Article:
Last night I finished transferring red pen revisions from paper to screen. *throws confetti*

The line by line edits were definitely valuable, but the most important part of this last pass was sitting down and closely reading the whole project straight through from start to finish. It was my first time doing so with this new iteration of this story. And I pinned down a bunch of things that I’ve got to go back and rework.

Identifying the problem is one thing. Figuring out how to fix it is another.

So I wanted to blog about re-outlining. Because this is what I started doing today, and it occurred to me that a decade ago, this was not yet a part of my editing process. And now that I do it pretty regularly, I can’t imagine not doing it.

Basically what happens is: after I’ve got a full draft (not even necessarily the first full draft), and after I’ve identified key structural issues (because I almost always find structural issues in my early drafts), I sit down and write down a list of each chapter. It’s basically just the title plus a super short summary of the key plot and character points.

This is one of my favorite editing tools. The important thing — the part that actually makes it so effective — is that this is a new outline created only after I’ve got a full draft (or maybe a third or fourth full draft). It’s not just an updated version of an old outline made way before all the words came out. Because in writing that new outline I inevitably notice new things about the flow. Things I did not notice in my original outline. Things I didn’t notice even as I was writing the novel.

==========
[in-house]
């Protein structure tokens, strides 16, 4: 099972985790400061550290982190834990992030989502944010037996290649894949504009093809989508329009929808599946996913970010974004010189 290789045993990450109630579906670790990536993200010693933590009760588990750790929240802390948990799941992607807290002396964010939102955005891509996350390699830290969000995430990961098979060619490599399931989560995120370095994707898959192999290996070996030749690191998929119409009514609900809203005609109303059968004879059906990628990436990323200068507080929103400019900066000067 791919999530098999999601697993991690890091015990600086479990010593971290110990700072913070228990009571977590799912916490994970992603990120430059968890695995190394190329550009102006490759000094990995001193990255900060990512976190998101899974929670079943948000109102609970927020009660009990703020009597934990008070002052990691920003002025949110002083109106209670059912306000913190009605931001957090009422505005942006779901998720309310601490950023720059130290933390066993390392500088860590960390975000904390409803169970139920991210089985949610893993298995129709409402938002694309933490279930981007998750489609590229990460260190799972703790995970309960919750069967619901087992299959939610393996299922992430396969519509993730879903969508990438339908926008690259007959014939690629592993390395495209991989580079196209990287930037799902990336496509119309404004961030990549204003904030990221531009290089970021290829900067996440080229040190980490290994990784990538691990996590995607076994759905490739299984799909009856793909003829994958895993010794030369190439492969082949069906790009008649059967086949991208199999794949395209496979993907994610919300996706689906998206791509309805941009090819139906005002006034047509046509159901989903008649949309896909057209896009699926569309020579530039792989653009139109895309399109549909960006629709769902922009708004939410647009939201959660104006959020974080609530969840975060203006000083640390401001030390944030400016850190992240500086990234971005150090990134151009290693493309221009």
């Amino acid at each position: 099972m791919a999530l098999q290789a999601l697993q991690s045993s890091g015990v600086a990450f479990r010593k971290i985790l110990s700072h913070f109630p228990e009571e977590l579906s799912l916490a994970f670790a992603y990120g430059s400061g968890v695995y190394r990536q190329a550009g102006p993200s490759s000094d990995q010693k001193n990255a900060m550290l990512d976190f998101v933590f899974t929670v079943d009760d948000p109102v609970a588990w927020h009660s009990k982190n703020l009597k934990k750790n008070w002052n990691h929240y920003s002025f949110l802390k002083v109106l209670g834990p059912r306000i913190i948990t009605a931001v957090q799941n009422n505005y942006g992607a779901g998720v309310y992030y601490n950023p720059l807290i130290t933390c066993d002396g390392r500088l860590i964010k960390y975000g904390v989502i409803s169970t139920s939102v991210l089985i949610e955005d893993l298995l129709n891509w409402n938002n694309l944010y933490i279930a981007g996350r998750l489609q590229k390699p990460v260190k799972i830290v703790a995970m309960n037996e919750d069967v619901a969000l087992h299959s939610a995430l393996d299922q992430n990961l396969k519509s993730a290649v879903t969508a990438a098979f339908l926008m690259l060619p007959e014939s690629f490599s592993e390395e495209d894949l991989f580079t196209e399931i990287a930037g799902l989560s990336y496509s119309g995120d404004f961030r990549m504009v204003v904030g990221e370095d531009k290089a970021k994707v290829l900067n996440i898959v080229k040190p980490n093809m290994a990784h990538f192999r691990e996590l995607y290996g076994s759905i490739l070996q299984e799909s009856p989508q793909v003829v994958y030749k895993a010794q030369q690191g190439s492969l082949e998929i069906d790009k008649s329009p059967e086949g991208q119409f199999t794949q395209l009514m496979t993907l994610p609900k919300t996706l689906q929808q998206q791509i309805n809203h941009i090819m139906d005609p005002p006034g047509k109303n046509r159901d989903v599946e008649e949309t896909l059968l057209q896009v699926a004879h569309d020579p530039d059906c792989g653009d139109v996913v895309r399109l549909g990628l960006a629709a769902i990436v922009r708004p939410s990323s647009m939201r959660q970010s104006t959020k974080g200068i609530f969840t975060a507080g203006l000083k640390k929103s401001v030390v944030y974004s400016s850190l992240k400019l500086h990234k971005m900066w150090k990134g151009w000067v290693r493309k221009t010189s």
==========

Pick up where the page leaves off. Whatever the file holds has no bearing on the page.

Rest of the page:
Today I was just doing the re-outline for the B story in USLS. I discovered that there was a certain accidental pattern in my pacing that lined up pretty neatly with the seasons in the book. And then I realized that the sections that felt most problematic were the ones that broke away from that pattern. A little bell went off in my head. Aha! This is how you fix the B story.

Sometimes it’s shocking how logical and mathematic writing can feel. And in those moments I seriously believe I can fix anything — it’s just a matter of sitting down and making everything fit together like in an algebraic equation.

Zadie Smith said — and I know I refer to this quote so much but I actually think about it all the time — “It’s such a confidence trick, writing a novel. The main person you have to trick into confidence is yourself.” I guess for me, re-outlining is another element of that confidence trick. It never fails to unlock something in my brain. It makes the edits feel totally doable.

6 thoughts on “Re-outlining.

  1. I’ve been thinking a lot about the revision process lately, and that you’ve discovered a very effective way of going about editing your projects in a structured, feasible way by using outlines. I tend to be more piecemeal when editing my work, when it might make it feel like more of a daunting task than it really should be.


    1. Well, everyone works differently! I’m also not the type of person who can start out by writing into the darkness — I always have a loose outline of where the story is going before I even begin the first chapter. If you’re the opposite, then I could see how working piecemeal might make perfect sense. But the big thing for me really is how much more manageable editing feels once I’ve laid out the skeleton of the entire project.


      1. No, I’m actually the type of writer to make outlines of outlines of outlines before I feel prepared enough to pen a single word. However, for whatever reason, it never occurred to me to apply that sense of organization to the revision process. I think your way is probably a much better fit for me.


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